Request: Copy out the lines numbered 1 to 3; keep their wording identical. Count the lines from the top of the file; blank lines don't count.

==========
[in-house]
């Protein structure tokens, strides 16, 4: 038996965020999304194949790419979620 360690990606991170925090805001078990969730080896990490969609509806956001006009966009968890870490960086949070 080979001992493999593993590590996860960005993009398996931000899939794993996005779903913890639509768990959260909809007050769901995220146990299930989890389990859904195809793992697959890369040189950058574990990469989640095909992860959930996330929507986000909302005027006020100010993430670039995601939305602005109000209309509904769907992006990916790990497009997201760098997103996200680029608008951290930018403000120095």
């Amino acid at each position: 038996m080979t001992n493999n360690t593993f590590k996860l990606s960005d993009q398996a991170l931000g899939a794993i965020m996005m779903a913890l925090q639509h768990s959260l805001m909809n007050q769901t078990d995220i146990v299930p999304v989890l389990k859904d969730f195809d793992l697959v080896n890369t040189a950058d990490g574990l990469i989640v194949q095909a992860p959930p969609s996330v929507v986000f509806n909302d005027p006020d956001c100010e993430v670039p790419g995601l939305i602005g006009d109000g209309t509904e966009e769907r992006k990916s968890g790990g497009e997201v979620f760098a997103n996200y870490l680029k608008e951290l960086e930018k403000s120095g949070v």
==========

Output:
[in-house]
């Protein structure tokens, strides 16, 4: 038996965020999304194949790419979620 360690990606991170925090805001078990969730080896990490969609509806956001006009966009968890870490960086949070 080979001992493999593993590590996860960005993009398996931000899939794993996005779903913890639509768990959260909809007050769901995220146990299930989890389990859904195809793992697959890369040189950058574990990469989640095909992860959930996330929507986000909302005027006020100010993430670039995601939305602005109000209309509904769907992006990916790990497009997201760098997103996200680029608008951290930018403000120095």
């Amino acid at each position: 038996m080979t001992n493999n360690t593993f590590k996860l990606s960005d993009q398996a991170l931000g899939a794993i965020m996005m779903a913890l925090q639509h768990s959260l805001m909809n007050q769901t078990d995220i146990v299930p999304v989890l389990k859904d969730f195809d793992l697959v080896n890369t040189a950058d990490g574990l990469i989640v194949q095909a992860p959930p969609s996330v929507v986000f509806n909302d005027p006020d956001c100010e993430v670039p790419g995601l939305i602005g006009d109000g209309t509904e966009e769907r992006k990916s968890g790990g497009e997201v979620f760098a997103n996200y870490l680029k608008e951290l960086e930018k403000s120095g949070v």